A grand jury in San Francisco ruled that the battered Blackberry manufacturer, Research In Motion Ltd. (RIM), will pay 147.2 million dollars in damages for infringing patents from Mformation Technologies.
Amar Thakur, Mformation’s lawyer, said on Saturday that the verdict issued on Friday night followed a three-week trial and five days of deliberations by a jury of eight.
Mformation which is based in Edison, New Jersey, sued RIM in October 2008 under the argument that the Canadian-based company had infringed a patent for a 1999 invention which allows for remote wireless device management.
Mformation’s software enables companies to remotely access cell phones in order to update software, change passwords, or delete data.
This feature is particularly useful for removing sensitive information stolen equipment.
RIM executives, who have dealt with a slump in sales, a drop in stock prices, and other problems, issued statements on the ruling Saturday.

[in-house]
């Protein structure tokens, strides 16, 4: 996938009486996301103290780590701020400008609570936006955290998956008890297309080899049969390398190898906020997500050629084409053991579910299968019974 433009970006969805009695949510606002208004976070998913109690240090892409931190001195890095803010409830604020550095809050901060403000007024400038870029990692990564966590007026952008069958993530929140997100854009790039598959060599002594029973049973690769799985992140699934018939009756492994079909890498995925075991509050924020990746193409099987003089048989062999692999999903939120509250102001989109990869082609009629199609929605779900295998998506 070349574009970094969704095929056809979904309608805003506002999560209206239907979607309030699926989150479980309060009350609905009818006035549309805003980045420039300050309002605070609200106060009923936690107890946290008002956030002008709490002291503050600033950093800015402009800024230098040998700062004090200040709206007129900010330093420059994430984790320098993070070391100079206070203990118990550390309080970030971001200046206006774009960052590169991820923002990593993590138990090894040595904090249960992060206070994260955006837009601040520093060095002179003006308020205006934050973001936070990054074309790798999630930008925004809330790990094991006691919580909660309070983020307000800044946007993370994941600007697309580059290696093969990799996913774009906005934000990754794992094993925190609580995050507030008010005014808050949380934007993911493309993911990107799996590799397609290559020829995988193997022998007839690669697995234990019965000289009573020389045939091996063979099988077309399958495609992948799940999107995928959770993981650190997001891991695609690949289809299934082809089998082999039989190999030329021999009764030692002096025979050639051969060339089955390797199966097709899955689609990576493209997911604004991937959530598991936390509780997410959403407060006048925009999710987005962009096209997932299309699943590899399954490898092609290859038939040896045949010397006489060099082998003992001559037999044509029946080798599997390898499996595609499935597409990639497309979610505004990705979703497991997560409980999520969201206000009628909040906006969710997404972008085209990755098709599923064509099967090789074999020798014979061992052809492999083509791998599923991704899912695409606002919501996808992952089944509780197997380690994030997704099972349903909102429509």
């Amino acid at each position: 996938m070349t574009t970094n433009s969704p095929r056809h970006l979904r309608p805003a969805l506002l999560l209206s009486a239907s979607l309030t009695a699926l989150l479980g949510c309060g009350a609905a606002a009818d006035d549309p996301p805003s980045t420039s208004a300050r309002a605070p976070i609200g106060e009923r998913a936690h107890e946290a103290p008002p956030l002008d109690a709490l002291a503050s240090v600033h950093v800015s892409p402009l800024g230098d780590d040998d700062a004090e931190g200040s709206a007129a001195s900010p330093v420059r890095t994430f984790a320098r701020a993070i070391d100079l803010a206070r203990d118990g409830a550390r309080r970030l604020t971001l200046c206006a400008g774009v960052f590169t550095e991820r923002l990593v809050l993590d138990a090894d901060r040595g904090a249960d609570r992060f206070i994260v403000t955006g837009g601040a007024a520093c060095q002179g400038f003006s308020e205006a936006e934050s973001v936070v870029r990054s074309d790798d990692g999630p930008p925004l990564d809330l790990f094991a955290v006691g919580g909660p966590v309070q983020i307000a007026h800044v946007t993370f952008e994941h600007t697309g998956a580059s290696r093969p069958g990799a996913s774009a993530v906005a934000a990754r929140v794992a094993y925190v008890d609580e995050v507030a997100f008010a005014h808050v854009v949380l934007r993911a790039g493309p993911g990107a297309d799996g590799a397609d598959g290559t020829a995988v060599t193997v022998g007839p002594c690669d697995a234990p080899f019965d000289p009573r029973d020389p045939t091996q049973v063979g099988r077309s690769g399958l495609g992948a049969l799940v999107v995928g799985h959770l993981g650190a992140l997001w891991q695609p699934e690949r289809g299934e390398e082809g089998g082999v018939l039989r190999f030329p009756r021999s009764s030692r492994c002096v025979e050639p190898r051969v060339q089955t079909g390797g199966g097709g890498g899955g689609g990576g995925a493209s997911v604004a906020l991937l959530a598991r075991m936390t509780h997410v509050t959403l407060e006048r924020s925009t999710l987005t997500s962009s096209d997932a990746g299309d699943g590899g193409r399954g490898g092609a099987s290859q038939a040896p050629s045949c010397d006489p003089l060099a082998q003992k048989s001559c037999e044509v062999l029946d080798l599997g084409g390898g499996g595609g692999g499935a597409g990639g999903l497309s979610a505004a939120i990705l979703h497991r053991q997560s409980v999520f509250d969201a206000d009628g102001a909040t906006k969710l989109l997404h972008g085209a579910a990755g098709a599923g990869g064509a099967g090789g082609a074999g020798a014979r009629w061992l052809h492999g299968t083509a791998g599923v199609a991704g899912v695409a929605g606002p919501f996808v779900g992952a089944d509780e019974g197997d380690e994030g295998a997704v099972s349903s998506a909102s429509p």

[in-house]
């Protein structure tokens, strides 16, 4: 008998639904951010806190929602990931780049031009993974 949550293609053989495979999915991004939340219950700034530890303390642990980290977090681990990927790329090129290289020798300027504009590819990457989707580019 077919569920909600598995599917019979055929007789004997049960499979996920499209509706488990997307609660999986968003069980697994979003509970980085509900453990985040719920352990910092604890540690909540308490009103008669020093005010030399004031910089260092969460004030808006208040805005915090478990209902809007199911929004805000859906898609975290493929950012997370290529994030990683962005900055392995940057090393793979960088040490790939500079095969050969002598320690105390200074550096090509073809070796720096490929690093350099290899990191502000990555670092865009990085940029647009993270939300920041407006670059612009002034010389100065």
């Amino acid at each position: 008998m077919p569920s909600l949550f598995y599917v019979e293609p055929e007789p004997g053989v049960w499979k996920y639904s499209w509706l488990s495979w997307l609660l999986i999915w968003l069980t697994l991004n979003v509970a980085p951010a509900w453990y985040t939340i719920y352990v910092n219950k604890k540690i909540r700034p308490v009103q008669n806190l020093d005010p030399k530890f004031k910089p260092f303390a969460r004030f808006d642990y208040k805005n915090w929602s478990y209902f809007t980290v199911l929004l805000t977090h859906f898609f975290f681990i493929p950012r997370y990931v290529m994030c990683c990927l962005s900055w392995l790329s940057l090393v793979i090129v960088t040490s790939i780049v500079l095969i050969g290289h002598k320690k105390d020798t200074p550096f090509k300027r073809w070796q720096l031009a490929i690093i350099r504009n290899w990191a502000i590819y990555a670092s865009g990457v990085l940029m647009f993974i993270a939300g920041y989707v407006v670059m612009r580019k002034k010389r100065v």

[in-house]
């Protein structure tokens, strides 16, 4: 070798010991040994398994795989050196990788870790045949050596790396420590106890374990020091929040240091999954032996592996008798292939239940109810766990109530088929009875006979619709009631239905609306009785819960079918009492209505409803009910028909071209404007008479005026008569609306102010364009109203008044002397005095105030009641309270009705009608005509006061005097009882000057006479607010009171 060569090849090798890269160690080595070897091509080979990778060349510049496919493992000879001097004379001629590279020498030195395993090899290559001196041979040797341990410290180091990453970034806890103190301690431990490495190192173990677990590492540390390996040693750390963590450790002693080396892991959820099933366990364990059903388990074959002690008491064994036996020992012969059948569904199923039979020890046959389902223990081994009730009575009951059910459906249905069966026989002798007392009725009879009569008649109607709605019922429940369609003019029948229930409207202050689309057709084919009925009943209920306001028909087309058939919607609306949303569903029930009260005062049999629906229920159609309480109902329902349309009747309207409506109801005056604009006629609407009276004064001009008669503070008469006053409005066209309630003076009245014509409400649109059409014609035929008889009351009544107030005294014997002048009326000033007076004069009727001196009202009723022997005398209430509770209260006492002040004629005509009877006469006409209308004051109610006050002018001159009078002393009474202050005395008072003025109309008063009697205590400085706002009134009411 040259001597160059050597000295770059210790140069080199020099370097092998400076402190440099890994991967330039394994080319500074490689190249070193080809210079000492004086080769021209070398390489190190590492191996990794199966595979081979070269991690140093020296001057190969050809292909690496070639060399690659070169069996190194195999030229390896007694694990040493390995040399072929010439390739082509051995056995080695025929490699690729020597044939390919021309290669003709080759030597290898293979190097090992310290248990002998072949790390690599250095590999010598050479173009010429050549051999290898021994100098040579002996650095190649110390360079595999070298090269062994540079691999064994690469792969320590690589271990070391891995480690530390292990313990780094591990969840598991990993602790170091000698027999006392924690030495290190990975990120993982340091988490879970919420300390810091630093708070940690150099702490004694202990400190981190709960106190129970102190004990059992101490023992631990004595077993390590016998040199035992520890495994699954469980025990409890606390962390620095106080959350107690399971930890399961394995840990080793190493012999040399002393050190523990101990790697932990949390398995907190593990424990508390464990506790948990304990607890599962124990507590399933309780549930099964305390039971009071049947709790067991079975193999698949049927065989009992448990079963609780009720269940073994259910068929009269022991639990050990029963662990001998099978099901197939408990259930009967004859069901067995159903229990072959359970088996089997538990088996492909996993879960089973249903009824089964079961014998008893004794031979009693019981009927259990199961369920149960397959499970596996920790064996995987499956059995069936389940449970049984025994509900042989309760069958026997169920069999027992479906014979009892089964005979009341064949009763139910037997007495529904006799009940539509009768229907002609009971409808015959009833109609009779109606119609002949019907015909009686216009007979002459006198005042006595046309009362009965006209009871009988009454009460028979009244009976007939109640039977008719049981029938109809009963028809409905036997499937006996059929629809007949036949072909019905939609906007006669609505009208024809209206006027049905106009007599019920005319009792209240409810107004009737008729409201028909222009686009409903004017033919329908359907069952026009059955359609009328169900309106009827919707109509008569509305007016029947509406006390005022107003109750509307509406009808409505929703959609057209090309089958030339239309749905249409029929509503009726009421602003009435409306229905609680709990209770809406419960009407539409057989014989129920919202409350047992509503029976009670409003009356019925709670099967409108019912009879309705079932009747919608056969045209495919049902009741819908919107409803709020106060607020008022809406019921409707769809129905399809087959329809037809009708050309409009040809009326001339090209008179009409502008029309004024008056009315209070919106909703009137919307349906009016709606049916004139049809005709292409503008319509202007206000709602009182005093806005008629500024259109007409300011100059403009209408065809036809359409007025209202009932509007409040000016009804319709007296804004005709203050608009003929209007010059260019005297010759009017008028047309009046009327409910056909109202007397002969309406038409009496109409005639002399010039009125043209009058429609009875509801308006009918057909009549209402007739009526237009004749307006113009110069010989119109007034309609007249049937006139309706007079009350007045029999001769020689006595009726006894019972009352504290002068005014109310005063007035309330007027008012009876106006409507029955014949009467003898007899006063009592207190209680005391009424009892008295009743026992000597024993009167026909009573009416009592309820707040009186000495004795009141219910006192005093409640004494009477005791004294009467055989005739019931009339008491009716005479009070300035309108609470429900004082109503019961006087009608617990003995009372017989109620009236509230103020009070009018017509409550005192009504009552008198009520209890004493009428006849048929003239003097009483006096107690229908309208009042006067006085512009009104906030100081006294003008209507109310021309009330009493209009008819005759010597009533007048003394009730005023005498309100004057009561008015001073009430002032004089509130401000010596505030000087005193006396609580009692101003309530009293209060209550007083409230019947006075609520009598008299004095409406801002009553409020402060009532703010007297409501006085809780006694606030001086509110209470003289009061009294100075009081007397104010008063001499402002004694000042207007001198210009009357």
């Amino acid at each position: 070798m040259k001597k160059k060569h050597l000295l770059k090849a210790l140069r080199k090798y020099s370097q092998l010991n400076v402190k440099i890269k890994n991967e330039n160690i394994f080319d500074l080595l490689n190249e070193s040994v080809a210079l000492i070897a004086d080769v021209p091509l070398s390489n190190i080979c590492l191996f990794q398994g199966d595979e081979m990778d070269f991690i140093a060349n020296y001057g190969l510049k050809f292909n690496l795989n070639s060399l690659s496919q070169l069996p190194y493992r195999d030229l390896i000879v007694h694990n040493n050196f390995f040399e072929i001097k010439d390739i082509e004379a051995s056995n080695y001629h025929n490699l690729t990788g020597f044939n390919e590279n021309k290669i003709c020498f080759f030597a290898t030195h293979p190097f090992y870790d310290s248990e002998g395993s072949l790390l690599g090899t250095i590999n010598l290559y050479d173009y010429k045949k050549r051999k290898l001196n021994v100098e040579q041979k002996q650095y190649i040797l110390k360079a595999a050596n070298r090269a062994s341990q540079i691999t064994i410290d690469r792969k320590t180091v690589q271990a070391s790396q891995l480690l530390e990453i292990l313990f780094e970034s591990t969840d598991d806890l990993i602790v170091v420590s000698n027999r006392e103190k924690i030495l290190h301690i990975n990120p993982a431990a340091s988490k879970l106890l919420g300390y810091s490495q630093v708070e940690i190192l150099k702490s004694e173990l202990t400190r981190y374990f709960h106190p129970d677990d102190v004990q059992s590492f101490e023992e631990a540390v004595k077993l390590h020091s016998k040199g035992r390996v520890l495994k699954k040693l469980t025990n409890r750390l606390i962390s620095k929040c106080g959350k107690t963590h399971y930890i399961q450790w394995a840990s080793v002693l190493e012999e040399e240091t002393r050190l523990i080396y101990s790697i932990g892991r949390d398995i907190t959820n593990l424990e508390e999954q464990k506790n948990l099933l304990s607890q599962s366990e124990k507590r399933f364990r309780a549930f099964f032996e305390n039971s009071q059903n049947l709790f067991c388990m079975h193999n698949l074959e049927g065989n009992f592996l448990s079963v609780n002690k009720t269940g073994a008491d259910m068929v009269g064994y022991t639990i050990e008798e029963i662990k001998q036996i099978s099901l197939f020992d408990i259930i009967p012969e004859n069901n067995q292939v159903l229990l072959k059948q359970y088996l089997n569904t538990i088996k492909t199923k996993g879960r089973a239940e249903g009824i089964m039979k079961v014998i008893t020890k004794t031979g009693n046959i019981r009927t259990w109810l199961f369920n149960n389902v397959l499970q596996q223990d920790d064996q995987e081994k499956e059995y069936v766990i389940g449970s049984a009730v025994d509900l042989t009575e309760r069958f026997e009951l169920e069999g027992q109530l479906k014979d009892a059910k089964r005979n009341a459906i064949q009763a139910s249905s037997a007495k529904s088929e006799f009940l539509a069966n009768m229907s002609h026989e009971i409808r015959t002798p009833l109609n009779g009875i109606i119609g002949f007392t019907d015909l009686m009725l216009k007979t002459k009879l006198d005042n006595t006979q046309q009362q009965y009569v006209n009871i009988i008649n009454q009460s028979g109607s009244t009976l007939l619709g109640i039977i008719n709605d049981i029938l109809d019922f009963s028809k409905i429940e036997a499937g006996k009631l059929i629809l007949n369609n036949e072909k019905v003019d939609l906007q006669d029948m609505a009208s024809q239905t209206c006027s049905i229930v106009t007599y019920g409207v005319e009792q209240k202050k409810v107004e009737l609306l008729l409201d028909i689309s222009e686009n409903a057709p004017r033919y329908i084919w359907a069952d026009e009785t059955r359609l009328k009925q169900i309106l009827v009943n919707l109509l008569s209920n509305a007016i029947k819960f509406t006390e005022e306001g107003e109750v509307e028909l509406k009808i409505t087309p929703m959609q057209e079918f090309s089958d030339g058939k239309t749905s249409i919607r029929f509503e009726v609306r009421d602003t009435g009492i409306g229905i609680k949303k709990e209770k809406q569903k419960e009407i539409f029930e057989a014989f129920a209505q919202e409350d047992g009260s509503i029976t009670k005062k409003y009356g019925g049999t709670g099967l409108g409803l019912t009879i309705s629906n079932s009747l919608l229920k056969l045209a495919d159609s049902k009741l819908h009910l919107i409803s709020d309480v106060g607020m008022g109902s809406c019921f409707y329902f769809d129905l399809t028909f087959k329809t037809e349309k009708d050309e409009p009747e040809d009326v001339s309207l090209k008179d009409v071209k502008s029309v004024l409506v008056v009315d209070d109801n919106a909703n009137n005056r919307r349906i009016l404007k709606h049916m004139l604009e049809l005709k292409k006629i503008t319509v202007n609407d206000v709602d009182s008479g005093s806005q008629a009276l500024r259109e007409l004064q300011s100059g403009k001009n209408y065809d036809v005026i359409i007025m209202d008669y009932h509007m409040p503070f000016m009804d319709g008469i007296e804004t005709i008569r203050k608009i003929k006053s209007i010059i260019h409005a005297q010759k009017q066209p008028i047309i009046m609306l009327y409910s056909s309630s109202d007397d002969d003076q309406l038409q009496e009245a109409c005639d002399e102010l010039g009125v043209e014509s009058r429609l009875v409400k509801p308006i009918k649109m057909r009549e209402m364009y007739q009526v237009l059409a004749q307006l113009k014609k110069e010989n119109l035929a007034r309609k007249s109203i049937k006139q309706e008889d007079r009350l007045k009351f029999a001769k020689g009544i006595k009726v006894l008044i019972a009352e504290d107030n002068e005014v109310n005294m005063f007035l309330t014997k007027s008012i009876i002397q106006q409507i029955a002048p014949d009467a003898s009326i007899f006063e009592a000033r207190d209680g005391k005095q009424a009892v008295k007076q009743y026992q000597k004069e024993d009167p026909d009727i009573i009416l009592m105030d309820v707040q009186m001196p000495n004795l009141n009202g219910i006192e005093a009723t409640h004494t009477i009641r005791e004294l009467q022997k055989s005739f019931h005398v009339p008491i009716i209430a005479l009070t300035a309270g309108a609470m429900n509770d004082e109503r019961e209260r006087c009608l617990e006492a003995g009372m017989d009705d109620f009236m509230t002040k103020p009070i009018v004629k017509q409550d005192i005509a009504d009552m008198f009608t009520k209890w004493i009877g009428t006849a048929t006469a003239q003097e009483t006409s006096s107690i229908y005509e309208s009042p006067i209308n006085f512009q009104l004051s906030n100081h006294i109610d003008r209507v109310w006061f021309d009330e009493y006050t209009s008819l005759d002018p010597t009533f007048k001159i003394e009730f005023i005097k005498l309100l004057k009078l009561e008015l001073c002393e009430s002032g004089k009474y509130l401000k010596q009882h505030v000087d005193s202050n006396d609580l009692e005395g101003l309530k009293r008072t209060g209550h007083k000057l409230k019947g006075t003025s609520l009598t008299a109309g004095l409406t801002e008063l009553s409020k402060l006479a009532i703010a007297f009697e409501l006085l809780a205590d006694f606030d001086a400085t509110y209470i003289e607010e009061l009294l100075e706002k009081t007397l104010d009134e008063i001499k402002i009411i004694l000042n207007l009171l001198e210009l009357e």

Thakur said the jury found that RIM customers must pay eight dollars for each of the 18.4 million devices that were connected to the Blackberry Enterprise Server from the date of the petition’s filing until the time of trial – a whopping 147.2 million dollars.
The lawyer added that the software in question is the heart of the business of Mformation, a company that has hundreds of employees and is not publicly listed on the stock market.
“We think this has been fundamental to the success of Research in Motion,” Thakur told The Associated Press.
The patent claim was requested in 2001 and was granted four years later, the lawyer added.